The month was increased precipitation with most afternoons experiencing heavy downpour. There was also a drop in the number of cases requiring veterinary intervention. Of the three cases attended only one was within the reserve, the other two were outside protected areas.
The following are cases handled during the period under review;
Case#1 Post mortem of a female leopard.
Date: 9th Nov 2013
The warden in charge of Masai mara national reserve informed the mobile veterinary team that his patrol team had come across a dead female leopard at Olkiombo area. He requested the services of the veterinary team to ascertain the cause of death.
The leopard was found lying on right lateral recumbency under a tree, about 20metres from Talek River. She appeared to have been in perfect body condition with all canines intact and no visible physical injuries. There was no evidence of struggle before death on the scene and she had a slight bloody discharge from the nostrils. The estimated time of death was 18-24hrs with rigor mortis beginning to disappear.
On opening the carcass the following were noted;
- The mucosa appeared cyanotic.
- The carcass was in good body condition with adequate fat and muscle cover.
- Blood was clotted and gritty in consistency.
- A female and male cub who about term were found insitu distributed on either horns of the uterus.
- The liver appeared friable and both lungs were hemorrhagic.
- The skull and the brain were intact.
- Of significance was hematoma on the right side of her neck that was also discernible on the subcutaneous surface of the skin at the point.
- All other organs grossly appeared normal.
Post mortem diagnosis.
From the above postmortem examination this leopard could have died as a result of snake bite. The location of the bite was on the right side of the neck where the hematoma was evident.
Case#2 Rescue and treatment of a male buffalo
Date: 17th November 2013
Location: Talek gate
This lone buffalo was spotted by Masai mara game rangers stuck in the mud while trying to drink from Talek river. The buffalo could not pull himself out of the mud and was becoming weary by the day. The rangers informed the mobile veterinary team who responded immediately.
The buffalo appeared weak, left horn and both front limbs were wholly trapped in mud. The hind limbs were partially trapped. He had an old spear wound which was discharging ingesta on his left flank. Fresh cut wounds were visible on the right thigh.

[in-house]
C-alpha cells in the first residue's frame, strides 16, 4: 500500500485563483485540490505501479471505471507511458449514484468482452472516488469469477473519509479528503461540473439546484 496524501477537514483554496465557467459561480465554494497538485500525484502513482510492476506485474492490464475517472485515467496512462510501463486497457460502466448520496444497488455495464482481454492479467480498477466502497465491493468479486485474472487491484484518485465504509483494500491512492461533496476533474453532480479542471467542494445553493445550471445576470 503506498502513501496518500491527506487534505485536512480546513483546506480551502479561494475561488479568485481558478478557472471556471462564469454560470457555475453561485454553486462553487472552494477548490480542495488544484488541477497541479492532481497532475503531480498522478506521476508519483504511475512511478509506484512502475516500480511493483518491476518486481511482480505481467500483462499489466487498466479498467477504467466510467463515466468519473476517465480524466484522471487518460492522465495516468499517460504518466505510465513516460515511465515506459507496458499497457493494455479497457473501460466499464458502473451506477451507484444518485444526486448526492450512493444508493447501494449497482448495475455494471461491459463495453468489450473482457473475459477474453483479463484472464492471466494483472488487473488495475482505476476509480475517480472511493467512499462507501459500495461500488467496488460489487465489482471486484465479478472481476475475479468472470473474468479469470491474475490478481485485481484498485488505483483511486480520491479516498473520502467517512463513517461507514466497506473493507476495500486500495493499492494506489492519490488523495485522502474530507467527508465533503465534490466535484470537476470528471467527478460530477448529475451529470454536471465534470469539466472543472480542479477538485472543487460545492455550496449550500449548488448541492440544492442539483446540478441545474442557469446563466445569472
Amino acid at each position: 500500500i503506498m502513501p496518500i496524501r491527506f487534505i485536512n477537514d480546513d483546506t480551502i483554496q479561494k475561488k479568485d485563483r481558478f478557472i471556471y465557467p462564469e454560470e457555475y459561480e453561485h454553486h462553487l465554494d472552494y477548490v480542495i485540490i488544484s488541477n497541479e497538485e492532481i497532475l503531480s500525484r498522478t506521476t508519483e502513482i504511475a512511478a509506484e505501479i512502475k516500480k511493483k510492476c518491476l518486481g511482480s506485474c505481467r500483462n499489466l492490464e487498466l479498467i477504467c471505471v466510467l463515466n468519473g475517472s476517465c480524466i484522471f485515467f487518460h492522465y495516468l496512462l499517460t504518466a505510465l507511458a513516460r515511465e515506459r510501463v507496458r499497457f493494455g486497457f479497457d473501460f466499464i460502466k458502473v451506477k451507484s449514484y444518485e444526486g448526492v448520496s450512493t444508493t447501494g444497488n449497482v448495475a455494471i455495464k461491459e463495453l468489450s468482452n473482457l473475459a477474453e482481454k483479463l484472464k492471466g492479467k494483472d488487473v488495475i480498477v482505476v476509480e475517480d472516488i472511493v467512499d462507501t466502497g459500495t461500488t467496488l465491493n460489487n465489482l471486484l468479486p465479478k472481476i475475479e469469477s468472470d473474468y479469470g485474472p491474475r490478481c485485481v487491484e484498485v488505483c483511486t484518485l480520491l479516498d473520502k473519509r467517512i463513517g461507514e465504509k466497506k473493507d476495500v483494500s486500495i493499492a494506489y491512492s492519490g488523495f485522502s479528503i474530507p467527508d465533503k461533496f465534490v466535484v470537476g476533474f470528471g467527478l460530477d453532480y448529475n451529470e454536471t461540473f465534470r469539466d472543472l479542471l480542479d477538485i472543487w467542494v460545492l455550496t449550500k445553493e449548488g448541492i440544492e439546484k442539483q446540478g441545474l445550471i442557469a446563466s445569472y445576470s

Treatment and rescue
Since this buffalo was weak and trapped it was not necessary to immobilize it chemically. Instead treatments were instituted insitu. All wounds were lavaged with copious amount of water and iodine used to disinfect, green clay was applied and 6000mg Amoxycillin antibiotic given i.m.
Rescue was achieved by roping and manually pulling him out of the mud. This was done by the help of people to a safer ground. The buffalo was left standing to regain energy before moving.
Case #3 Treatment of injured female giraffe
Date: 17th November 2013
Location: Oldonyo Rinka
Mara elephant project scouts spotted this giraffe in a herd and informed the mobile veterinary unit on the ground. The giraffes were in a community area in Oldonyo Rinka.
The giraffe was in good body condition though agitated. She was in a herd of about ten giraffes in a relatively open area. An arrow could be seen sticking out from lateral surface of its right limb. She had a slight limp.
Immobilization, examination and treatment
Immobilization was achieved by administration of 13mg Etorphine Hcl and 40mg xylazine Hcl delivered through a 3ml Dan inject dart. It took eight minutes for the drug to take full effect and giraffe assumed a left lateral recumbency position. The arrow was removed; wound was thoroughly washed with copious amount of water, hydrogen peroxide and lugol’s iodine applied. Green clay was then applied.6000mg Amoxycillin antibiotic was administered i.m. In addition 20mg Dexamethasone sodium anti-inflammatory was administered i.m.
Achieved by giving 42mg diprenorphine and 5mg atipamizole all in one syringe through the jugular vein. Giraffe woke up in 1min with no complications.
The Mara mobile veterinary unit appreciates the incredible support offered to it by David Sheldrick wildlife trust (DSWT) and Kenya wildlife service (KWS). Their continuous collaboration has been instrumental in alleviating unnecessary wildlife suffering.
Report by: Dr.Campaign K. Limo